They Live
I have seen this before, when Samsung accidentally 'broke' an early version of their BD-P1400 firmware by telling the 24fps mode to output at 24fps, instead of 23.98. That produced exactly the same stuttering effect I saw on this release. In order to test a theory I unwrapped my copy of Escape from New York and checked it using my playback software. It too is encoded at exactly 24fps and produces a juddering effect when played back on my TV, although it's harder to spot because the film is so dark. Now I'll be the first to admit I don't know much about video encoding, but it seems awfully coincidental that the only two titles to stutter on my system are both encoded at 24fps. Now I'm grateful that Optimum are releasing Blu-ray Disc titles, especially given some of their recent efforts ( Total Recall, Terminator 2), but none of that can excuse the shoddiness of this release. Marketing a disc as high-definition when it comes from what looks like a standard-definition master is just plain wrong, and the encoding issues only compound the problem.


We get both Dolby Digital 5.1 and DTS-HD Mater Audio 5.1 tracks for this release. I'm not sure I really get the point of including Dolby 5.1 when DTS is the mandatory codec for Blu-ray and offers a higher bitrate than Dolby, but hey... As usual I was restricted to the Core element of the DTS track, but even that was reasonably impressive given the limitations of the source material. While fidelity is decidedly lacking, surround utilisation is actually pretty good, generating a significant amount of ambience. A lot of this is created by generous distribution of Carpenter's melancholy score, although there are also occasions where character's voices and various sound effects emanate from the surround speakers. Perhaps it's because I'm used to the old Dolby 2.0 soundtrack on the Momentum DVD, but I found the 5.1 effort reasonably immersive. Bass is a little anemic at times, but thankfully dialogue is always clear, although like the rest of the track it lacks the crystal clarity of newer releases. While The Live might not be the most sonically impressive Blu-ray Disc in existence, it does at least improve upon its DVD counterpart.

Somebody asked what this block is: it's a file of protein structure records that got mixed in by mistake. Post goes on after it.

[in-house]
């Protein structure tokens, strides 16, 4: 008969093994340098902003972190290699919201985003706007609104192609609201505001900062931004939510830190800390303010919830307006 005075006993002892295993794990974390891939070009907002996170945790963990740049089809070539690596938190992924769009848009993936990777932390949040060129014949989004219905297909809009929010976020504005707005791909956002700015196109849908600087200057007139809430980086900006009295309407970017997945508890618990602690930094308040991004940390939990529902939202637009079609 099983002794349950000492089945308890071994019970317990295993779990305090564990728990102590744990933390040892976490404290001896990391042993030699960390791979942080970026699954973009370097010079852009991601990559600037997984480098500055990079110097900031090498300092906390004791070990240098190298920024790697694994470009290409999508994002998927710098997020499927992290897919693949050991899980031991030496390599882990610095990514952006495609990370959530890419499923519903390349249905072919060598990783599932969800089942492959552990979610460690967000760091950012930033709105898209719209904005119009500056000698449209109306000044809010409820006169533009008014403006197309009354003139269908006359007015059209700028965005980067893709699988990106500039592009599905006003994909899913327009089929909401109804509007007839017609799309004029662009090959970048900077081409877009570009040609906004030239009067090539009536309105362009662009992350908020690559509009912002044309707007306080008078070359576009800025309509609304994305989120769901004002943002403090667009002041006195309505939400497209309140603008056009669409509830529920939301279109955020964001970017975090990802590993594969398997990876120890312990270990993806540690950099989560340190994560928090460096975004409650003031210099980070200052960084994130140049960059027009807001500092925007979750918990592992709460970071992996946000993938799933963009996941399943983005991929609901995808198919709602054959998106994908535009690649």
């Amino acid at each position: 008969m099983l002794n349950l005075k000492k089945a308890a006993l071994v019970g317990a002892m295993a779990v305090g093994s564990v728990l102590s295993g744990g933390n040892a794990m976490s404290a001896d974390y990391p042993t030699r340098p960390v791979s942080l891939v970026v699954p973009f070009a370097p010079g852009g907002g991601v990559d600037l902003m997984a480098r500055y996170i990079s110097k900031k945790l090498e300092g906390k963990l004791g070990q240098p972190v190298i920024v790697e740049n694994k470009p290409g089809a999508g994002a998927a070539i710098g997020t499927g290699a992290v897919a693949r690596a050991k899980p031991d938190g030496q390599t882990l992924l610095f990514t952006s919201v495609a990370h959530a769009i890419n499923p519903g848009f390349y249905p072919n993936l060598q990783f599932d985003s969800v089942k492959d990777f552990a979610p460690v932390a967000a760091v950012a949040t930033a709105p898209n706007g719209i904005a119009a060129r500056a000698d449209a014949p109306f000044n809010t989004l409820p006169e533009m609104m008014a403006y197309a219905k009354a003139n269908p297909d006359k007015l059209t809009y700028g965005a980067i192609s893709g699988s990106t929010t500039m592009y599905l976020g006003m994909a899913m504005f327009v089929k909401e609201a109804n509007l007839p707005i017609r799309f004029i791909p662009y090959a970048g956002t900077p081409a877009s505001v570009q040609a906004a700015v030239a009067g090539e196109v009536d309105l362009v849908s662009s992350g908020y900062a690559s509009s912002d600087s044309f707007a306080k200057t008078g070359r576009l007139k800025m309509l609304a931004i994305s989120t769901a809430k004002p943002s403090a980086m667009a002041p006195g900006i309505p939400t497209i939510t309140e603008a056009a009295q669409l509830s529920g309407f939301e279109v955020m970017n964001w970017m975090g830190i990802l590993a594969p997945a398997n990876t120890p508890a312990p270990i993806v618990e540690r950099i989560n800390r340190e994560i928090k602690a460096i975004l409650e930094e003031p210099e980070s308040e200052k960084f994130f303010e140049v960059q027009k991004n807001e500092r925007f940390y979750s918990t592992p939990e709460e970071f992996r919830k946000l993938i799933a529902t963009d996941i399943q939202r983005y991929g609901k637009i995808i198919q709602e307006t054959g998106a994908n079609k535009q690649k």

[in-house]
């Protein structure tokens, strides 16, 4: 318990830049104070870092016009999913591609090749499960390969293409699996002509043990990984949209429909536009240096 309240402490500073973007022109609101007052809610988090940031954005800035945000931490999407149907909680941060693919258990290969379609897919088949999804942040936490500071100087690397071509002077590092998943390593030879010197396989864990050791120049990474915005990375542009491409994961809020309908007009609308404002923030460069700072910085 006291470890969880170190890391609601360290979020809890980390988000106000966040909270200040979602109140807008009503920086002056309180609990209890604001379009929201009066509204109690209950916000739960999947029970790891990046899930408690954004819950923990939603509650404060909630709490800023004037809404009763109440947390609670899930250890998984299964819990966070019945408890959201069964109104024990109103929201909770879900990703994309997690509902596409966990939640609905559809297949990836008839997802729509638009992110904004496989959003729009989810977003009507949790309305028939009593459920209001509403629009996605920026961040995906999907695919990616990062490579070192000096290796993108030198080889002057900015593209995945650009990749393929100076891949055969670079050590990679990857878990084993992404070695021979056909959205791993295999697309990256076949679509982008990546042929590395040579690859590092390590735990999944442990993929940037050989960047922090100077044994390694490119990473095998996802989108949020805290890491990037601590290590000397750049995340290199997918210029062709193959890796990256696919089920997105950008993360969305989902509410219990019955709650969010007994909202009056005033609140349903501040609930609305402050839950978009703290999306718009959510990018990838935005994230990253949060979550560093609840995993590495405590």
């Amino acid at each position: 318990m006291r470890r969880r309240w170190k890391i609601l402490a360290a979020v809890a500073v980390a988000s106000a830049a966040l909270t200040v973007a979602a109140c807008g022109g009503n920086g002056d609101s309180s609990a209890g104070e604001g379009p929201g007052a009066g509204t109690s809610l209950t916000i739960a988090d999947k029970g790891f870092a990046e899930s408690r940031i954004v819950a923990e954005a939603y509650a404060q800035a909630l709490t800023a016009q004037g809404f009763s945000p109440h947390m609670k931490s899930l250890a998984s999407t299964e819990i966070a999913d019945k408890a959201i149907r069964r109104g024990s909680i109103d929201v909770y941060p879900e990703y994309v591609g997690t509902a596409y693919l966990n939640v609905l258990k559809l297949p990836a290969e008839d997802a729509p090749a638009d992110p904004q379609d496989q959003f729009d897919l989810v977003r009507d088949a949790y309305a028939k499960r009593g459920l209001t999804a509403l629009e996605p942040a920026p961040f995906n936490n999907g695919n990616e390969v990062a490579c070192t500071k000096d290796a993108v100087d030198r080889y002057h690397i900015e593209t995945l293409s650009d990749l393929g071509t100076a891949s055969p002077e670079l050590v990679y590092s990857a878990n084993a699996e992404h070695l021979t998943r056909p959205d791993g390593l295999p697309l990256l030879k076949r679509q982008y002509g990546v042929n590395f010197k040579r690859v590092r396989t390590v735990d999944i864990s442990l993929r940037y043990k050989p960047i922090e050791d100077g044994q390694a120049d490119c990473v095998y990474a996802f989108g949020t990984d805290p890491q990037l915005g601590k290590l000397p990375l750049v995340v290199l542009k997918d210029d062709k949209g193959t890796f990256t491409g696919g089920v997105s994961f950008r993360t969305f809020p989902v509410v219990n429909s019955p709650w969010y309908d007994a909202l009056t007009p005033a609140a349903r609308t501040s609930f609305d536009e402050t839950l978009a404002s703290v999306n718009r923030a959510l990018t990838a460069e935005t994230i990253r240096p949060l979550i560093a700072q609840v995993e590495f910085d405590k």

They Live


Without doubt, the outstanding supplemental feature is the commentary track from director Carpenter and star Roddy Piper. While the banter isn’t quite up to the standard of the Carpenter/Russell collaborations, both John and Roddy seem to be having a good time as they recount many stories about the production. Roddy sounds genuinely thankful to John for the opportunity to be part of the film, and Mr. Piper certainly makes for interesting commentator as he tells tales of his many scrapes both in and out of the ring.

A short featurette is also included that, in addition to showing some behind the scenes action, includes interviews with the cast and crew. Unfortunately the featurette is too short to be of any real interest beyond the first viewing. Some short video profiles of John Carpenter, Roddy Piper and Meg Foster are also included, along with the film's theatrical trailer.

 They Live


It pains me to say this because They Live is one of my favourite Carpenter flicks, but you might as well save your money and buy the existing DVD release for a fraction of the price of this Blu-ray. Okay, so you won't get the 5.1 Master Audio soundtrack, but you will get all of the extras and the video will be virtually indistinguishable from what's on offer here. I was really looking forward to this release, so it's no lie when I say that I am genuinely disappointed. Presumably Optimum employ people with a greater technical understanding of Blu-ray technology than me, so I have to assume one of two things: either they were asleep and didn't notice the problems, or they thought they could get away with releasing sub-par disc. Either way I find it hard to recommend this title to anyone when the DVD is almost as good.

* Note: The above images are taken from the Blu-ray release and resized for the page. Full-resolution captures are available by clicking individual images, but due to .jpg compression they are not necessarily representative of the quality of the transfer.